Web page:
Nov

30

It is hard to believe that the moves of the Nikkei on Wednesday and Thursday overnight, before the US stocks opened, were not indicative of the imminent break through from below of the round 1400 by the S&P, but this must be tested.

  NIKKEI (NI1) S&P (SP1)
Date Open Close Open Close
1-Nov 16375 16380 1386.1 1372.9
2-Nov 16395 16350 1368.8 1371.3
3-Nov 16350 16330 1375.8 1368.5
6-Nov 16320 16380 1372.8 1383.8
7-Nov 16385 16420 1385.0 1389.0
8-Nov 16420 16235 1382.5 1391.6
9-Nov 16235 16245 1392.5 1384.0
10-Nov 16240 16080 1383.5 1384.8
13-Nov 16085 16020 1384.0 1388.0
14-Nov 16025 16295 1391.3 1397.7
15-Nov 16300 16260 1397.0 1401.5
16-Nov 16270 16170 1405.4 1405.1
17-Nov 16175 16065 1400.2 1404.8
20-Nov 16065 15735 1403.2 1405.3
21-Nov 15740 15720 1404.8 1406.2
22-Nov 15720 15855 1407.0 1408.4
23-Nov #N/A #N/A #N/A #N/A
24-Nov 15800 15725 1401.6 1402.9
27-Nov 15725 15860 1401.9 1383.6
28-Nov 15860 15865 1381.2 1388.6
29-Nov 15855 16080 1392.7 1402.2
30-Nov 16080 16310 1402.5 1402.9

An Earnest Spec replies:

On a related note regarding moves in the East, I was wondering if you might critique this Kindergartner’s effort in the quantitative world. What is worthy? What is worthless? What to add? What to omit?

IF was up 9.5% yesterday, completing a five-day percentage gain of more than three standard deviations above the average five-day percentage change measured over the last 30 trading days. I queried IF’s history for like moves while trading over the 200sma. The table is expressed as percentage change, T+(X) days out from yesterday’s event.

Date t+7 t+8 t+12 t+28 t+30
04/23/1992 -7.1 -7.1 -5.9 -2.4 -1.2
05/28/1993 2.3 0.0 2.3 3.5 3.5
12/27/1993 -11.1 -15.3 -21.7 -22.8 -24.9
05/11/1995 -6.1 -7.1 -6.1 -8.2 -8.2
04/25/1996 -5.7 -3.8 -2.8 -5.7 -6.6
07/08/1997 -11.1 -11.1 -16.2 -29.3 -33.3
01/06/1999 -11.9 -3.0 -14.9 -9.0 -10.4
06/08/1999 -4.5 -3.6 -1.8 -5.4 -11.6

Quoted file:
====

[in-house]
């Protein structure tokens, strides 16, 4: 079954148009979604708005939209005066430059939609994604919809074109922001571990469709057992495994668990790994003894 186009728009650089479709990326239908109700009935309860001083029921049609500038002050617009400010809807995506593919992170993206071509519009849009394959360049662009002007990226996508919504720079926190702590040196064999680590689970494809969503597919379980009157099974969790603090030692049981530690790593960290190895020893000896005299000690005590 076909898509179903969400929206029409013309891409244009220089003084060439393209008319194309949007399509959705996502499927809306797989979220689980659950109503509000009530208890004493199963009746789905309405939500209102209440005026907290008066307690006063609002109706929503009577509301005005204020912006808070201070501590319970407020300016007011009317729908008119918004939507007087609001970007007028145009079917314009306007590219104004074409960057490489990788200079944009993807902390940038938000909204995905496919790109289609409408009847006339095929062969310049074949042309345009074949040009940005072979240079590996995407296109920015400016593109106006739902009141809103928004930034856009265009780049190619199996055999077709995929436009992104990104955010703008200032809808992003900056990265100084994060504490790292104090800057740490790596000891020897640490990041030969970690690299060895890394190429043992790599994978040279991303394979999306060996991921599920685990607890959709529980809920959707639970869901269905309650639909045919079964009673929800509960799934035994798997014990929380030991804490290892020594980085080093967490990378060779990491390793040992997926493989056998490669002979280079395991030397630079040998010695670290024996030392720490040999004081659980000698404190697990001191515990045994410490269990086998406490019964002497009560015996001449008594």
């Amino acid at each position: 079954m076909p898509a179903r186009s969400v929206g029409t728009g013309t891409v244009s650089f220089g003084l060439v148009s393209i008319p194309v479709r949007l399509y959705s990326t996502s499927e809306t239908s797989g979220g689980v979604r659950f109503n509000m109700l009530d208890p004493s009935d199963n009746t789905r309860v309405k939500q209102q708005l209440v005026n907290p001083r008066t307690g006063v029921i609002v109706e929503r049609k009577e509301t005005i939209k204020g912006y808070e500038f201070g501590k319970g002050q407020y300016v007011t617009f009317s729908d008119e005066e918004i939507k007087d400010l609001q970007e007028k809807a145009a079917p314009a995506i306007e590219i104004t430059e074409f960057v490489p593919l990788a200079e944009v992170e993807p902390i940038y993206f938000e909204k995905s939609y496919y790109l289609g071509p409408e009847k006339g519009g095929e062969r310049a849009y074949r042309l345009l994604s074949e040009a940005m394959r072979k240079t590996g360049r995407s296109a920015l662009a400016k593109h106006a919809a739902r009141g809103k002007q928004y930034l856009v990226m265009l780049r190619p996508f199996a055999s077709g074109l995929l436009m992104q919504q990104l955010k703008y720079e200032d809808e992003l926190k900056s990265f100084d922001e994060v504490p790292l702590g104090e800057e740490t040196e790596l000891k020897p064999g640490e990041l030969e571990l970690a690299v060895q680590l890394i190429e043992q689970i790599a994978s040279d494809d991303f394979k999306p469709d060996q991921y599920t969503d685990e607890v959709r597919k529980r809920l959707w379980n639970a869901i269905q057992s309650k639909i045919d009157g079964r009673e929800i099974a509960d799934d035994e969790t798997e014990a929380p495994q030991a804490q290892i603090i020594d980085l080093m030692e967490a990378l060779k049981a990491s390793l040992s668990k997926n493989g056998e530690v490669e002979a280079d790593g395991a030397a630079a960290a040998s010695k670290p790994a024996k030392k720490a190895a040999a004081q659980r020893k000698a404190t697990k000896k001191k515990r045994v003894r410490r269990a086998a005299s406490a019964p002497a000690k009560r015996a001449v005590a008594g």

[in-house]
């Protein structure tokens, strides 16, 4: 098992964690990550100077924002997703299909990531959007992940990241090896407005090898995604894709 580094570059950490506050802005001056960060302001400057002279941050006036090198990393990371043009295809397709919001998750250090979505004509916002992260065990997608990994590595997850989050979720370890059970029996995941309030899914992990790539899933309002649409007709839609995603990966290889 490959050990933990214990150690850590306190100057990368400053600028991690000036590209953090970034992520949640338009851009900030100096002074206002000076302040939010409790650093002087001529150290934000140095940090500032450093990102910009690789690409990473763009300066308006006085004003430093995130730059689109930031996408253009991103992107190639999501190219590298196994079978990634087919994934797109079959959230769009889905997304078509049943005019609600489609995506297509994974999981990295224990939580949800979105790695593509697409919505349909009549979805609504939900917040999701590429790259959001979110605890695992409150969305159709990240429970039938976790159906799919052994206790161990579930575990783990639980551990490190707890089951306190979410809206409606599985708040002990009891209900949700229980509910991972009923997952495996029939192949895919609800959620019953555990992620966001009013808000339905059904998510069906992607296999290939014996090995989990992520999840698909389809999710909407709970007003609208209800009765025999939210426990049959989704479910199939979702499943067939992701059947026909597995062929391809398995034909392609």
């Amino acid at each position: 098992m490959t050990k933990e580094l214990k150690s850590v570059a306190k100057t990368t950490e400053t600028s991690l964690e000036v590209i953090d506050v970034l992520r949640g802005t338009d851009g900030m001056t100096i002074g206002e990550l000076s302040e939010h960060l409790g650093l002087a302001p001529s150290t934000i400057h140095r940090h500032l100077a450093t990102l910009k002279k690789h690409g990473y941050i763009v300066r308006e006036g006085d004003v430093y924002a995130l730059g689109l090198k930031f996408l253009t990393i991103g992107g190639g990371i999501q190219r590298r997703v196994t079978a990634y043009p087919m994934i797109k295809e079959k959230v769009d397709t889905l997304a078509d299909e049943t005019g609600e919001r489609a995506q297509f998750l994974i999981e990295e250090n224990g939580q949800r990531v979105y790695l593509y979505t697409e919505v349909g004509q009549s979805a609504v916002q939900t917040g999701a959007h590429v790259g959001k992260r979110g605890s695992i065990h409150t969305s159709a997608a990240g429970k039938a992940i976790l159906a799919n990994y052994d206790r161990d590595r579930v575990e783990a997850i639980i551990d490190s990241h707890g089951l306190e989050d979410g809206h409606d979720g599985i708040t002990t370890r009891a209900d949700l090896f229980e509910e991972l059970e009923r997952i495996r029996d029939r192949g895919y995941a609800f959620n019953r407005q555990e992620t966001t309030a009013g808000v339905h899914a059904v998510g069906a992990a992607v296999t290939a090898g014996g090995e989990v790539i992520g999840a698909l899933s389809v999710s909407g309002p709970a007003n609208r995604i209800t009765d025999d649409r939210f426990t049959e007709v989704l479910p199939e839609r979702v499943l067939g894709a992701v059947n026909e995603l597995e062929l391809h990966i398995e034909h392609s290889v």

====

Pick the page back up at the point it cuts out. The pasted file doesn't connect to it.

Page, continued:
08/23/1999 -8.6 -10.8 -14.0 -8.6 -11.8
04/09/2002 -4.0 0.0 -0.4 -6.0 -5.2
05/09/2003 -6.7 -6.7 -1.8 -0.9 0.9
10/13/2003 -1.3 -2.9 -4.0 -5.1 -6.9
12/26/2003 -14.1 -14.2 -16.8 -23.7 -22.0
11/29/2006 NaN NaN NaN NaN NaN
           
Avg -6.9 -6.6 -8.0 -9.5 -10.6
AvgPos 2.3 NaN 2.3 3.5 2.2
AvgNeg -7.7 -7.8 -8.9 -10.6 -12.9
PctPos 7.7 0.0 7.7 7.7 15.4
PctNeg 92.3 84.6 92.3 92.3 84.6
Maximum 2.3 0.0 2.3 3.5 3.5
Minimum -14.1 -15.3 -21.7 -29.3 -33.3
StdDev 4.5 5.0 7.7 9.7 10.6
Avg/SD -1.5 -1.3 -1.0 -1.0 -1.0
Date t+7 t+8 t+12 t+28 t+30
01/06/1999 : 1 Obs. Min. :-14.100 Min. :-15.300 Min. :-21.700 Min. :-29.300 Min. :-33.300
04/09/2002 : 1 Obs. 1st Qu.:-11.100 1st Qu.:-10.800 1st Qu.:-14.900 1st Qu.:-9.000 1st Qu.:-11.800
04/23/1992 : 1 Obs. Median : -6.700 Median : -6.700 Median : -5.900 Median : -6.000 Median : -8.200
04/25/1996 : 1 Obs. Mean : -6.915 Mean : -6.585 Mean : -8.008 Mean : -9.508 Mean : -10.59
05/09/2003 : 1 Obs. 3rd Qu.: -4.500 3rd Qu.: -3.000 3rd Qu.: -1.800 3rd Qu.: -5.100 3rd Qu.: -5.200
05/11/1995 : 1 Obs. Max. : 2.300 Max. : 0.000 Max. : 2.300 Max. : 3.500 Max. : 3.500
Other : 7 Observations
t.test(Dataset$t.7, alternative=’two.sided’, mu=0.0, conf.level=.95)
One Sample t-test  data:  Dataset$t.7 t = -5.492, df = 12, p-value = 0.000138
alternative hypothesis:
true mean is not equal to 0 95 percent confidence interval:  -9.658867 -4.171903
sample estimates: mean of x -6.915385  
t.test(Dataset$t.30, alternative=’two.sided’, mu=0.0, conf.level=.95)
One Sample t-test  data:  Dataset$t.30 t = -3.6192, df = 12, p-value = 0.00352
alternative hypothesis:
true mean is not equal to 0 95 percent confidence interval:  -16.969087  -4.215529
sample estimates: mean of x -10.59231

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